Lwengo is stagnant, district leaders say..

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It is now 13  years since Lwengo  separation from Masaka and the district has grappled with unmet promises and unfulfilled potential.

What was envisioned as a new dawn has become a prolonged twilight, marred by internal strife and bureaucratic hurdles.

Lwengo district leaders are lamenting the lack of progress in the area, citing infighting and disunity among themselves as the major obstacle to development.

The district, which was carved out of Masaka in 2010 with six sub counties and four town councils, has failed to realize its full potential due to persistent conflicts among its leaders, resulting in delayed or abandoned projects.

Residents in Lwengo are mainly farmers and herdsmen but they continue to face challenges in accessing basic services like education, healthcare, clean water, and electricity with un passable roads, which hurts people who fought for Lwengo to become a district.

“The time we became independent in 2010, we thought that service delivery was going to be a key to our separation from Masaka but all in vain. The development of our district is still unpromising and we are not seeing the reason for our separation from Masaka,” Deo Lukyamuzi a politician and one of the people who fought for Lwengo existence laments.

According to Lwengo Town Council Mayor Joseph Lubega Bazonoona,  the lack of unity among leaders has hindered the delivery of services to the people.

“We promised the people of Lwengo unity and progress when we applied for district status, but unfortunately, we have failed to deliver due to our internal conflicts,” Mayor Bazonoona said.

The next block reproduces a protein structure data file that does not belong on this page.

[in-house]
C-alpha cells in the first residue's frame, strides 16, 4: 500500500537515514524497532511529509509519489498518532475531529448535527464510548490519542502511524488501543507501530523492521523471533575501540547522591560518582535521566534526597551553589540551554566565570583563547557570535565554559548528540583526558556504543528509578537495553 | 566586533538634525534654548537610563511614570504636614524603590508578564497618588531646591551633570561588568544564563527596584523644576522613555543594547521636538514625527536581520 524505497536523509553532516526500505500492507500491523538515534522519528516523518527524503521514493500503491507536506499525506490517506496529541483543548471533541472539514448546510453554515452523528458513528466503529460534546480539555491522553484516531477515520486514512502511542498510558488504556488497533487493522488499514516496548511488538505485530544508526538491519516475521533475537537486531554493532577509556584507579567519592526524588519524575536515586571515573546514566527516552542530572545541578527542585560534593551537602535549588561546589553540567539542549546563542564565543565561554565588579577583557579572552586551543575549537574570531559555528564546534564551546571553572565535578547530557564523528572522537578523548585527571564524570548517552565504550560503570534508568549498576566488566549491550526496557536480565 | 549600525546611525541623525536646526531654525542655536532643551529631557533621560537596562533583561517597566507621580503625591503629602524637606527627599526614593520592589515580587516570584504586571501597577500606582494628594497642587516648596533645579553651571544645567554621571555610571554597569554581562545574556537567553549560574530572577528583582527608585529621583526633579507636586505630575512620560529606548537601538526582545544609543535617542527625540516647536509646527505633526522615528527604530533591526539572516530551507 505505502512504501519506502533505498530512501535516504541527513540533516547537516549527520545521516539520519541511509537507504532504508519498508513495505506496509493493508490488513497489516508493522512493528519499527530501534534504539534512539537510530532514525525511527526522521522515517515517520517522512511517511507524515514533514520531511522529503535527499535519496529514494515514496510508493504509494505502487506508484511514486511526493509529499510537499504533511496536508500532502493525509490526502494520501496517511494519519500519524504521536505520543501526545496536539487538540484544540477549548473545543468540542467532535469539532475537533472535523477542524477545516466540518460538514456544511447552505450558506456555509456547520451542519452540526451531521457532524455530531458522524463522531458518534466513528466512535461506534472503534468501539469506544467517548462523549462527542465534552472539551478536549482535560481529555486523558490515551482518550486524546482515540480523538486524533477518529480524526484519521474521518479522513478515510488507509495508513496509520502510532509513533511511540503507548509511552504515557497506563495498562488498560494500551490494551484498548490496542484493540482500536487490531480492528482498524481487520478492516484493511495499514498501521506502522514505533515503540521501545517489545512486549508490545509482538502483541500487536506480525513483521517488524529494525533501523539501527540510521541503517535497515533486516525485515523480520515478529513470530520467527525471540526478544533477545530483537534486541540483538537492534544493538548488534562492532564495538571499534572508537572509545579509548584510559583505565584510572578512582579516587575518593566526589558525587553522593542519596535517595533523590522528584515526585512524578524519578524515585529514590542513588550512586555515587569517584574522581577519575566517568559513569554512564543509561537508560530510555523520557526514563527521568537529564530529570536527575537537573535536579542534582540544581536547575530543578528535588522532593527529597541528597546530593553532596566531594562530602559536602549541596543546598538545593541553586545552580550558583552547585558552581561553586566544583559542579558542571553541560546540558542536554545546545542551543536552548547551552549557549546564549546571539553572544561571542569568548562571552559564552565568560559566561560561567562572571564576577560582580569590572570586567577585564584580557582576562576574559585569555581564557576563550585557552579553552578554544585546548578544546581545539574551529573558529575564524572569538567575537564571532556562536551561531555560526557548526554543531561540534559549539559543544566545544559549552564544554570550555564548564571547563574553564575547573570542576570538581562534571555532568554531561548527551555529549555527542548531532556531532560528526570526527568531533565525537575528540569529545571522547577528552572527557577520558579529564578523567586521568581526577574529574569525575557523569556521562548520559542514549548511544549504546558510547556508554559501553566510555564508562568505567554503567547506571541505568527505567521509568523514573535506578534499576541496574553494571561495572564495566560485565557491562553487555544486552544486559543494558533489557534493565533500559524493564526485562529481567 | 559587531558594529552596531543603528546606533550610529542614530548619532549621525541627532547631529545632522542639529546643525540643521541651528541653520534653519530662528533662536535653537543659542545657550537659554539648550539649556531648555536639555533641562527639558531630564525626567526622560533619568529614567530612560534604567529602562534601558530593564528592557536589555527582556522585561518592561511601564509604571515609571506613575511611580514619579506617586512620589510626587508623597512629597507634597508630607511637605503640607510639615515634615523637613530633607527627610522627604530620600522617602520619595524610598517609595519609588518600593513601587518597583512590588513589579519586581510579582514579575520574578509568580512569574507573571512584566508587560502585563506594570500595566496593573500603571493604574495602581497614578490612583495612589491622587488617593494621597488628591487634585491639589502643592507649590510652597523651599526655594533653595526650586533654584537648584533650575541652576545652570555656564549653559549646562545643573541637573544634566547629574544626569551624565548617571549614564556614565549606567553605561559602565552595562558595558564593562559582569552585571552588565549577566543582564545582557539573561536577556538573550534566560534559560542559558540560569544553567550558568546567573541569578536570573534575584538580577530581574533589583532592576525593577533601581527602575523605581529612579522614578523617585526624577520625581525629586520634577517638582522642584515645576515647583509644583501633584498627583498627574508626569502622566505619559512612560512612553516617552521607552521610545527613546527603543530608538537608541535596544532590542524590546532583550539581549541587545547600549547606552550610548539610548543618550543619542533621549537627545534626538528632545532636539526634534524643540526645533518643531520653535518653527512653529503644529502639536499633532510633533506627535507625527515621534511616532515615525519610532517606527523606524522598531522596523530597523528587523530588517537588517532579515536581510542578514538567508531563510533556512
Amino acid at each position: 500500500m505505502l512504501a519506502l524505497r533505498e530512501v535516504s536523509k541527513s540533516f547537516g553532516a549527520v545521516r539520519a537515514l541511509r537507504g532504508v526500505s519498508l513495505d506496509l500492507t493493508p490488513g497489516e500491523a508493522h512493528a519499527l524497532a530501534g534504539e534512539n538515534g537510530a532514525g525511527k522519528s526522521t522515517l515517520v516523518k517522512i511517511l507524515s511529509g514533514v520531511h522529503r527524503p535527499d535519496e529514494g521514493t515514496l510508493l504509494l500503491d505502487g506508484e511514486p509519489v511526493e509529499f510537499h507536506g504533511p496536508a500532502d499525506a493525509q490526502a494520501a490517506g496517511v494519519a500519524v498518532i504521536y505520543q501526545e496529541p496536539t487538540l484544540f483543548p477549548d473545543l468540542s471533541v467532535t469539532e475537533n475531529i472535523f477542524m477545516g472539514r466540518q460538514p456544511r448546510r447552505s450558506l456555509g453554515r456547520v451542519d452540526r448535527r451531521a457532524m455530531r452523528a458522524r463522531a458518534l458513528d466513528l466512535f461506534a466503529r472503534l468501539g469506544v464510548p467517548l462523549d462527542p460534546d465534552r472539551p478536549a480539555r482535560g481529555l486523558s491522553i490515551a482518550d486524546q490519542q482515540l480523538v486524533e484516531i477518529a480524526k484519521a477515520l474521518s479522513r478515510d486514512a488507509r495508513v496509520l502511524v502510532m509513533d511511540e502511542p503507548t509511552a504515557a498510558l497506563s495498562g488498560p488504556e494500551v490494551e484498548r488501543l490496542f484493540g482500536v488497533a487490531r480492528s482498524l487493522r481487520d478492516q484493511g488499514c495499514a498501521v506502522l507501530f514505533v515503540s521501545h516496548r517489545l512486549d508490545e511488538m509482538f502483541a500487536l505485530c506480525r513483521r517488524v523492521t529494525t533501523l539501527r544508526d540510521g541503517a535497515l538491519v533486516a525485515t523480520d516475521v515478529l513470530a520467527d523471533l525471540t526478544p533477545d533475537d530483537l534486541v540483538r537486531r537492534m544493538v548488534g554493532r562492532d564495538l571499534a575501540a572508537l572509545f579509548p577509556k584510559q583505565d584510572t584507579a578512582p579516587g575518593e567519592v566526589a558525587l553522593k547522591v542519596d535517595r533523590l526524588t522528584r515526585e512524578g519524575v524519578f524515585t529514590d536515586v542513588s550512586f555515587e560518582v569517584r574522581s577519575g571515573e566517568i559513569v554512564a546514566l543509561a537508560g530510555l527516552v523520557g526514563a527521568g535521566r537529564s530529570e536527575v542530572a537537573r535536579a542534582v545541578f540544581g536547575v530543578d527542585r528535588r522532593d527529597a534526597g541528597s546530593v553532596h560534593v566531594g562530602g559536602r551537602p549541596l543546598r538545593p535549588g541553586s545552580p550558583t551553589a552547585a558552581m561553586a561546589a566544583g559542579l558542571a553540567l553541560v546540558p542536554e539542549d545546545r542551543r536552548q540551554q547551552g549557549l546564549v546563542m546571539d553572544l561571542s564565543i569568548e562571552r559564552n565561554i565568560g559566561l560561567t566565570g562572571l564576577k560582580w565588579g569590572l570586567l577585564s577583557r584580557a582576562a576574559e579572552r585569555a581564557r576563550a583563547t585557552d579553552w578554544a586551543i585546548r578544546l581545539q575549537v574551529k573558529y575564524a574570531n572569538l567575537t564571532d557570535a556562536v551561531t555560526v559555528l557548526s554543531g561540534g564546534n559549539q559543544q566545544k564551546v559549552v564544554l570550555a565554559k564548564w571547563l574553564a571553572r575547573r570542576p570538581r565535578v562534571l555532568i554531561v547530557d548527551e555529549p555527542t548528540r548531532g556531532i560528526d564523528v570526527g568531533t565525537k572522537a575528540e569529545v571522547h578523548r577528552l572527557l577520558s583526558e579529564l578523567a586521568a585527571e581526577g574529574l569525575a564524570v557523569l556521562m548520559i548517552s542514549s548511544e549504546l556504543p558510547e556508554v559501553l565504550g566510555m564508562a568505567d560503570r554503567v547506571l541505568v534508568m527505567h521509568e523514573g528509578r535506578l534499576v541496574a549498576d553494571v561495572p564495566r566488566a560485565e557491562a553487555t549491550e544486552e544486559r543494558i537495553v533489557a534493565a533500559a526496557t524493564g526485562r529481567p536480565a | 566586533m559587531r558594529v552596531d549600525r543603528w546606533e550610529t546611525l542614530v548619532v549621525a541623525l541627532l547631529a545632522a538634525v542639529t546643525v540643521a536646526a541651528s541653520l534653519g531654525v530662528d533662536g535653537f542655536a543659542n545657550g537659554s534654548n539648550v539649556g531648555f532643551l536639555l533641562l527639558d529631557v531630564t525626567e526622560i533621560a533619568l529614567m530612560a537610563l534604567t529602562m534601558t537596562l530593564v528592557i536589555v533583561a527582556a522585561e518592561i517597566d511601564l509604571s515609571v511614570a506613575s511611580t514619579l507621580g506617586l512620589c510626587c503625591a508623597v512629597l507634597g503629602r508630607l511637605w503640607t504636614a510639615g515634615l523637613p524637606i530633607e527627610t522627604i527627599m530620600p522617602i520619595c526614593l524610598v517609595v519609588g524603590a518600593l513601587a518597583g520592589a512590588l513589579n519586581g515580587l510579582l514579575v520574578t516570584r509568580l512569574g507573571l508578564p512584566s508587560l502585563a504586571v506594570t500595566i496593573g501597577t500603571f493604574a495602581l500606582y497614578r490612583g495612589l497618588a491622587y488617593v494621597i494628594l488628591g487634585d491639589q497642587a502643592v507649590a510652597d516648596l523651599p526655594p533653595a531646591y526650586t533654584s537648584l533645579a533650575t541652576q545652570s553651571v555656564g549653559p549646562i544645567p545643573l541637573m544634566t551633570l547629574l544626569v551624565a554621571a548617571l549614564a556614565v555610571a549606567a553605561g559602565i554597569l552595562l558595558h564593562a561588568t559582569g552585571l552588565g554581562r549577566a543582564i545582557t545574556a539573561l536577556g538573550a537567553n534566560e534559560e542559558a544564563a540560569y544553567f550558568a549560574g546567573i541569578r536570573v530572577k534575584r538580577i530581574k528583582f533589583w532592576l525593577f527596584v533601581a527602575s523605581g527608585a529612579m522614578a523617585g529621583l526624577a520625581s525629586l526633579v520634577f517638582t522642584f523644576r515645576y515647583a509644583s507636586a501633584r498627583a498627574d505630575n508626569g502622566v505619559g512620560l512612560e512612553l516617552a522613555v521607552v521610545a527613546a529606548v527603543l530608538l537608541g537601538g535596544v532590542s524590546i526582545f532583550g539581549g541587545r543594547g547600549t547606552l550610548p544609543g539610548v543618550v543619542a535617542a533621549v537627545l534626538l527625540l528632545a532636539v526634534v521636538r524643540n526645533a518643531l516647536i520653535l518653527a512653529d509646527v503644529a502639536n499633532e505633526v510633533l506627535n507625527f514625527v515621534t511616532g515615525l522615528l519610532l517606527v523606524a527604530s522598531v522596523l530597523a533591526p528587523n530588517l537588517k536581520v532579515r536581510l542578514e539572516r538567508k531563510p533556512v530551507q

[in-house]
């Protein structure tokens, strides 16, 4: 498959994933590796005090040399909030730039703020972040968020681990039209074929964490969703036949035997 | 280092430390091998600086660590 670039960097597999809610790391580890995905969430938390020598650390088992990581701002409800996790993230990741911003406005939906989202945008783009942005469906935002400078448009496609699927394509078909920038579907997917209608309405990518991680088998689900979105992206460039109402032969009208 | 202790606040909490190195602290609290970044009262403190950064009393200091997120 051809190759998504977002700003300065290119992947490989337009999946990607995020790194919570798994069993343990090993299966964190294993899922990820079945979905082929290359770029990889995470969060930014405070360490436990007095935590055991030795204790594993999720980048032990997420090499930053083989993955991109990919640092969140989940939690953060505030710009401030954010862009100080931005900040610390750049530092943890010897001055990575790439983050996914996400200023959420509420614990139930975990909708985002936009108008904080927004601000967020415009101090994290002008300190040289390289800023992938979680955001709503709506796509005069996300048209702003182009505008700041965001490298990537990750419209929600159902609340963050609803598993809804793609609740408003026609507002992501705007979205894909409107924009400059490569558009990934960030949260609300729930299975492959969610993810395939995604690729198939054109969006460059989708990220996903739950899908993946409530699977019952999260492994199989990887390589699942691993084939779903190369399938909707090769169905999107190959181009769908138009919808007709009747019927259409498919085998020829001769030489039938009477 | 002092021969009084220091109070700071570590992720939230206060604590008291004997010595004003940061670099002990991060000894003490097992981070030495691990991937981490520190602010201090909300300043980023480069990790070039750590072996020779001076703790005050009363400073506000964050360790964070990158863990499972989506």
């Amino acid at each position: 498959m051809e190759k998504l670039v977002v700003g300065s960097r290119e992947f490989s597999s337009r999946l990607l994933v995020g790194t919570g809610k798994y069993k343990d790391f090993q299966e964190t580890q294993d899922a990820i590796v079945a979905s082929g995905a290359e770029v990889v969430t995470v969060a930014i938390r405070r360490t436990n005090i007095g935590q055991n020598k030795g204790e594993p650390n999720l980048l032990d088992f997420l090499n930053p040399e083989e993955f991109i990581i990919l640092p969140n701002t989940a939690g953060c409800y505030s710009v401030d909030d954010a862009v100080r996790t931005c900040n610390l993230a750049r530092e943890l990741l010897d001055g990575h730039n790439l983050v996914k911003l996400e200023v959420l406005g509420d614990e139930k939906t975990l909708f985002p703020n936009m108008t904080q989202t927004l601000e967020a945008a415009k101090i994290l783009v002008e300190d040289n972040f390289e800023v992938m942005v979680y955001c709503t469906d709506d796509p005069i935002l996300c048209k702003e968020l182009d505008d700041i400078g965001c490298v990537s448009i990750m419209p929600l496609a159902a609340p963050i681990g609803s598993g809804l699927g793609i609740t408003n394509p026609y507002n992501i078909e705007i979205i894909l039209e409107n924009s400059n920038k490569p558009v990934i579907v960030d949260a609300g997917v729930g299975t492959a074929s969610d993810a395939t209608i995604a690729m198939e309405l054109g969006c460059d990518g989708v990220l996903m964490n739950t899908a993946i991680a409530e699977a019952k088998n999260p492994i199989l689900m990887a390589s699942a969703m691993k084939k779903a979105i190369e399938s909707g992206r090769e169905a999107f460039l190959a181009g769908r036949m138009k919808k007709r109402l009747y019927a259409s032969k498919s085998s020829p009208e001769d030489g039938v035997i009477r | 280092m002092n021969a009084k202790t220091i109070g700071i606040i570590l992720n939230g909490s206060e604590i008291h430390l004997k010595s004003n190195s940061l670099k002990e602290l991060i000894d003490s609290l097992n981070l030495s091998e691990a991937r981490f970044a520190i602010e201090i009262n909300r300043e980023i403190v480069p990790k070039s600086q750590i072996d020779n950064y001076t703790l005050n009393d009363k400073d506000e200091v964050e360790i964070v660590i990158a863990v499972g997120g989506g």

Bukoto West member of parliament Mohammad Muyanja Ssentaayi echoed similar sentiments, stating that the district has lost out on vital funds due to the failure of leaders to agree on projects.

“Some funds sent to the district have been returned unused due to our failure to discuss and agree on how to utilize them,” MP Ssentaayi said.

The Lwengo district service commission has been dissolved, and the district has not recruited new employees in a long time, further exacerbating the situation according to leaders.

Residents of Lwengo district are now wondering when their district will develop, given the persistent challenges they face.

Sheikh Ismail Kibuule, the District Khazi, solemnly acknowledges the toll this conflict has taken on the district’s ability to govern effectively.

“For them they receive their salary every month plus the allowances, but they have left us the residents to suffer. We want one day to hear that salary funds for leaders were returned by its only ours for service delivery that is always returned back.”

Yet, amidst the gloom, there remains a glimmer of hope.

Leaders such as Mayor Bazonoona, in their quest for unity and progress, offer a beacon of resilience. As the community draws water from stagnant ponds and dreams of clean, accessible resources, the call for collaboration grows louder.

Source; Nile


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